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Ben Jonson

It is not that the value of poetry is only its value to living poets for their own work; but appreciation is akin to creation, and true enjoyment of poetry is related to the stirring of suggestion, the stimulus that a poet feels in his enjoyment of other poetry. Jonson has provided no creative stimulus for a very long time; consequently we must look back as far as Dryden—precisely, a poetic practitioner who learned from Jonson—before we find a living criticism of Jonson's work.1Yet there are possibilities for Jonson even now. We have no difficulty in seeing what brought him to this pass; how, in contrast, not with Shakespeare, but with Ma

rlowe, Webster, Donne, Beaumont, and Fletcher, he has been paid out with reputation instead of enjoyment. He is no less a poet than these men, but his poetry is of the surface. Poetry of the surface cannot be understood without study; for to deal with the surface of life, as Jonson dealt with it, is to deal so deliberately that we too must be deliberate, in order to understand. Shakespeare, and smaller men also, are in the end more difficult, but they offer something at the start to encourage the student or to satisfy those who want nothing more; they are suggestive, evocative, a phrase, a voice; they offer poetry in detail as well as in design. So does Dante offer something, a phrase everywhere (tu se' ombra ed ombra vedi) even to readers who have no Italian; and Dante and Shakespeare have poetry of design as well as of detail. But the polished veneer of Jonson reflects only the lazy reader's fatuity; unconscious does not respond to unconscious; no swarms of inarticulate feelings are aroused. The immediate appeal of Jonson is to the mind; his emotional tone is not in the single verse, but in the design of the whole. But not many people are capable of discovering for themselves the beauty which is only found after labour; and Jonson's industrious readers have been those whose interest was historical and curious, and those who have thought that in discovering the historical and curious interest they had discovered the artistic value as well. When we say that Jonson requires study, we do not mean study of his classical scholarship or of seventeenth-century manners. We mean intelligent saturation in his work as a whole; we mean that in order to enjoy him at all, we must get to the centre of his work and his temperament, and that we must see him unbiased by time, as a contemporary. And to see him as a contemporary does not so much require the power of putting ourselves into seventeenth-century London as it requires the power of setting Jonson in our London: a mor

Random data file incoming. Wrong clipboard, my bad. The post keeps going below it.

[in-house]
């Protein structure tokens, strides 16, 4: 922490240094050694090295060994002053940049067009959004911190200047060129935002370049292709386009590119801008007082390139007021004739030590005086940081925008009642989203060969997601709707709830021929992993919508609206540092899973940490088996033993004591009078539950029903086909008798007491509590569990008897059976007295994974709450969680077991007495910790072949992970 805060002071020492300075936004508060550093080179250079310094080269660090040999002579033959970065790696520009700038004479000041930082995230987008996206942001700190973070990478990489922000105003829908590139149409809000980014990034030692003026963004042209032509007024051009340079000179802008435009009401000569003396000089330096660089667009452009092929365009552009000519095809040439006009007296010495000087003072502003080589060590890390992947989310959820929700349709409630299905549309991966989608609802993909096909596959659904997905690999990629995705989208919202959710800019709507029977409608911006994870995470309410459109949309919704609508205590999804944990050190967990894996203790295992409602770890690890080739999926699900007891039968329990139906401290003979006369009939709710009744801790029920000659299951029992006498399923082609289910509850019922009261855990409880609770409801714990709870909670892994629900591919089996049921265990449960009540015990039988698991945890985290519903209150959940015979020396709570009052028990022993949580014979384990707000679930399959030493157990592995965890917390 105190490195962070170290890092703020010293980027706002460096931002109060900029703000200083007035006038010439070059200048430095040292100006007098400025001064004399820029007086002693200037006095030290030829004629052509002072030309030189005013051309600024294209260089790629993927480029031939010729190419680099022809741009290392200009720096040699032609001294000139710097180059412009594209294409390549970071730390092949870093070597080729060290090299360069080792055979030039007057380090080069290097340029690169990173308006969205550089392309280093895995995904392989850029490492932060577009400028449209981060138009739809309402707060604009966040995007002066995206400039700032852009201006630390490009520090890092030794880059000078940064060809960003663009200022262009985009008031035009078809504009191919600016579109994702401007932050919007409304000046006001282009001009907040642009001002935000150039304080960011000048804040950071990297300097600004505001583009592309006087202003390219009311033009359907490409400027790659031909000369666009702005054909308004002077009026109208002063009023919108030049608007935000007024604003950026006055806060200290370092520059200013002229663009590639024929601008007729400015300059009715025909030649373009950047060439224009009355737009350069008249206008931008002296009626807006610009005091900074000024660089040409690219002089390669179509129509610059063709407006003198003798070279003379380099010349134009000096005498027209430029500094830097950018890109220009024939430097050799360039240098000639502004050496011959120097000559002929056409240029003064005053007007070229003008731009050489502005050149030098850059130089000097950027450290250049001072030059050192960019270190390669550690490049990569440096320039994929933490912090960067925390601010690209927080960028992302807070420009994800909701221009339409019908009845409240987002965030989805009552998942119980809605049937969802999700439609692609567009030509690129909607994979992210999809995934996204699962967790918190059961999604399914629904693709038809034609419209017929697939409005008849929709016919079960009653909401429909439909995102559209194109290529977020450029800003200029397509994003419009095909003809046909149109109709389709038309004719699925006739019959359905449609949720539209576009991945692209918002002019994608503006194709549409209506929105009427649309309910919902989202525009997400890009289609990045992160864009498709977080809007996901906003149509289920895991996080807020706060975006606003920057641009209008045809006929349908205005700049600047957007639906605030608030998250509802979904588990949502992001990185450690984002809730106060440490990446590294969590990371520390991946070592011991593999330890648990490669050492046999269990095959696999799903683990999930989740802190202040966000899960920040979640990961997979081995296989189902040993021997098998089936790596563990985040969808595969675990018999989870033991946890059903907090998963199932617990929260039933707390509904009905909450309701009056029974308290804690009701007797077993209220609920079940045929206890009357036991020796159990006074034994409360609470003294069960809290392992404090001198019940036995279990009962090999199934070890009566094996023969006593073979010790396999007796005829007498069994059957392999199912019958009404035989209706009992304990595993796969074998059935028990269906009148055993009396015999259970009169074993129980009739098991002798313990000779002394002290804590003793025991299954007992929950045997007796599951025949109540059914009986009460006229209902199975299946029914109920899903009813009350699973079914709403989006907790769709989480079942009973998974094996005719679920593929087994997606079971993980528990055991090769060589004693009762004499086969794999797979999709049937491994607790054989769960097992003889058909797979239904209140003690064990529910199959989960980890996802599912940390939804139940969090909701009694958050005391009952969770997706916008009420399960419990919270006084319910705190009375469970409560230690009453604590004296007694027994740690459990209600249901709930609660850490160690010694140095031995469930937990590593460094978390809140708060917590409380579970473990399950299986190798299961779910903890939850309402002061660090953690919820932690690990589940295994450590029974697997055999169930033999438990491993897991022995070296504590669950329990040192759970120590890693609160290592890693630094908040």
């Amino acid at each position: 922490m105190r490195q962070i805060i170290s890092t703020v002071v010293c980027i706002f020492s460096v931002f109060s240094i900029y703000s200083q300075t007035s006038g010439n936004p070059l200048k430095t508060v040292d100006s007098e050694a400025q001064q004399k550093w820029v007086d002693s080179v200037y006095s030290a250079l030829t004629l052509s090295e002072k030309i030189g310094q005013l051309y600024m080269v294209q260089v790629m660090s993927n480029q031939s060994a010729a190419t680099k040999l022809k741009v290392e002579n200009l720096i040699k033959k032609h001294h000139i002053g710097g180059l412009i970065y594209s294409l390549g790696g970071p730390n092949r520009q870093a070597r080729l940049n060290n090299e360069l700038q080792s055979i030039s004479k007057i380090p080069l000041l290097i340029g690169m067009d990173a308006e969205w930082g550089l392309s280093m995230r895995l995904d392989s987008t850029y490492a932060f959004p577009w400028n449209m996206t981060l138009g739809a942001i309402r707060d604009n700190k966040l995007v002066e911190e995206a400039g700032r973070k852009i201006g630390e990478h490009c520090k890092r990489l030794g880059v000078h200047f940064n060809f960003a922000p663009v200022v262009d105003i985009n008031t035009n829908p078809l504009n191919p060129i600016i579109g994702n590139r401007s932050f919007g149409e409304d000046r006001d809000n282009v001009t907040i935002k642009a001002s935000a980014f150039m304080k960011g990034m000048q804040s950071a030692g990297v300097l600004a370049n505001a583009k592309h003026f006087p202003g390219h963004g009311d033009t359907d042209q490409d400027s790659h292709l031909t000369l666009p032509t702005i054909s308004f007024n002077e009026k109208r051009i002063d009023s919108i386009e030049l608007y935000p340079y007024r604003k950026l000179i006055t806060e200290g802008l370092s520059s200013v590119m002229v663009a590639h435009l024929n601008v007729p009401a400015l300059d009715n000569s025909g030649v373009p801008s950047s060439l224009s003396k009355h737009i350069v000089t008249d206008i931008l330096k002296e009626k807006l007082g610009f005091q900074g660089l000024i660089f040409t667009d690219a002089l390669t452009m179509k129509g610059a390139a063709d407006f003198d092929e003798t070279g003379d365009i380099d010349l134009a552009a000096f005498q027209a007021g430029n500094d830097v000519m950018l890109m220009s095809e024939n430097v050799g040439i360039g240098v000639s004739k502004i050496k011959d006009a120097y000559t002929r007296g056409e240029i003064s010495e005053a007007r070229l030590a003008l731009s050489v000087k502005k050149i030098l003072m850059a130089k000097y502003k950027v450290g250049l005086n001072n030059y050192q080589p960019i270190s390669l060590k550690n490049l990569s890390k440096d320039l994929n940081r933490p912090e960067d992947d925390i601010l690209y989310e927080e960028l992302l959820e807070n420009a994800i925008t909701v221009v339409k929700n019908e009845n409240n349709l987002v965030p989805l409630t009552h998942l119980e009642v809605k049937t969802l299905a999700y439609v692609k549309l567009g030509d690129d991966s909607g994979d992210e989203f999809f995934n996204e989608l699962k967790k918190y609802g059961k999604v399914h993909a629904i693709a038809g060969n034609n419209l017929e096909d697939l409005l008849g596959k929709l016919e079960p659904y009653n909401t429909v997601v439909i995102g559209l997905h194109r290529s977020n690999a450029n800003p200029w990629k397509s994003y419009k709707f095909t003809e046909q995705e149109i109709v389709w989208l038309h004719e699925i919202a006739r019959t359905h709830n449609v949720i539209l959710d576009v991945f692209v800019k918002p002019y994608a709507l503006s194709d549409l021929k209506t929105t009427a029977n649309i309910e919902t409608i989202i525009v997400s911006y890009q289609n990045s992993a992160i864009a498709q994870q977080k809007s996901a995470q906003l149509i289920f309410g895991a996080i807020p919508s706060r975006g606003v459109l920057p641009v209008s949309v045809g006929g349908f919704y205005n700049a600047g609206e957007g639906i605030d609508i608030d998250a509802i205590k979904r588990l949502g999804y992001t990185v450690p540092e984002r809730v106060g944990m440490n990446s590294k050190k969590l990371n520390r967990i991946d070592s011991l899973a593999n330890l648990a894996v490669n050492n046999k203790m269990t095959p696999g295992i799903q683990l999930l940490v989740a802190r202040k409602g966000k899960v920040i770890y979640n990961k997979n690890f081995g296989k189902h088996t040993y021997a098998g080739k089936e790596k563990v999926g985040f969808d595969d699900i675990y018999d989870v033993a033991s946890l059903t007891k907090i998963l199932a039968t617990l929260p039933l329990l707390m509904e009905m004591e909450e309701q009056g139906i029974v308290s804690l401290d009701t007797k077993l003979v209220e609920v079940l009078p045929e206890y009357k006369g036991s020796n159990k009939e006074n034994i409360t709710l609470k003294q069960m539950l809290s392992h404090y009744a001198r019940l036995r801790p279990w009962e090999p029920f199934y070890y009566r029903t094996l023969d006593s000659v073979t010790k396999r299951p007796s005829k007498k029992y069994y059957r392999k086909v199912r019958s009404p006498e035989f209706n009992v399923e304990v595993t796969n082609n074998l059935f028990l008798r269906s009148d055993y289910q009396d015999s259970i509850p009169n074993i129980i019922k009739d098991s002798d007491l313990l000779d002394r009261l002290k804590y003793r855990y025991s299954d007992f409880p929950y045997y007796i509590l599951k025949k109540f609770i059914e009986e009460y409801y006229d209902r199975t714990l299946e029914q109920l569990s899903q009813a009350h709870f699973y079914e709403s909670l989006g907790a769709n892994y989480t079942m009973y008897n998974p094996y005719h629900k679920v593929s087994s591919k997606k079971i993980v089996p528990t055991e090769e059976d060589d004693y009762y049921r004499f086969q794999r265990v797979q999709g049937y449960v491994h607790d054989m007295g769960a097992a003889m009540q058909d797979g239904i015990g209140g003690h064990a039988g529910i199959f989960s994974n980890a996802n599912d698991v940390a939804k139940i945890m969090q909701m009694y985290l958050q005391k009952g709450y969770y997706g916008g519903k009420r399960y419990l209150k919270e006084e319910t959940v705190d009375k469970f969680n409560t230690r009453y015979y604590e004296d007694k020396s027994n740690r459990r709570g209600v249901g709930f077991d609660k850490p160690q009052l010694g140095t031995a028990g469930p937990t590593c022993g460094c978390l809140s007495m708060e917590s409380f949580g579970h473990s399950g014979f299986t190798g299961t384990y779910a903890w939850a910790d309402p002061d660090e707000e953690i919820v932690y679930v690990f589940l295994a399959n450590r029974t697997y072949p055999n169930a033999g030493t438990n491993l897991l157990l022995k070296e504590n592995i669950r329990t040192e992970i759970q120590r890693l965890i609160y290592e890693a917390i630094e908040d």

e difficult triumph of divination.2It is generally conceded that Jonson failed as a tragic dramatist; and it is usually agreed that he failed because his genius was for satiric comedy and because of the weight of pedantic learning with which he burdened his two tragic failures. The second point marks an obvious error of detail; the first is too crude a statement to be accepted; to say that he failed because his genius was unsuited to tragedy is to tell us nothing at all. Jonson did not write a good tragedy, but we can see no reason why he should not have written one. If two plays so different as The Tempest and The Silent Woman are both comedies, surely the category of tragedy could be made wide enough to include something possible for Jonson to have done. But the classification of tragedy and comedy, while it may be sufficient to mark the distinction in a dramatic literature of more rigid form and treatment—it may distinguish Aristophanes from Euripides—is not adequate to a drama of such variations as the Elizabethans. Tragedy is a crude classification for plays so different in their tone as Macbeth, The Jew of Malta, and The Witch of Edmonton; and it does not help us much to say that The Merchant of Venice and The Alchemist are comedies. Jonson had his own scale, his own instrument. The merit which Catiline possesses is the same merit that is exhibited more triumphantly in Volpone; Catiline fails, not because it is too laboured and conscious, but because it is not conscious enough; because Jonson in this play was not alert to his own idiom, not clear in his mind as to what his temperament wanted him to do. In Catiline Jonson conforms, or attempts to conform, to conventions; not to the conventions of antiquity, which he had exquisitely under control, but to the conventions of tragico-historical drama of his time.

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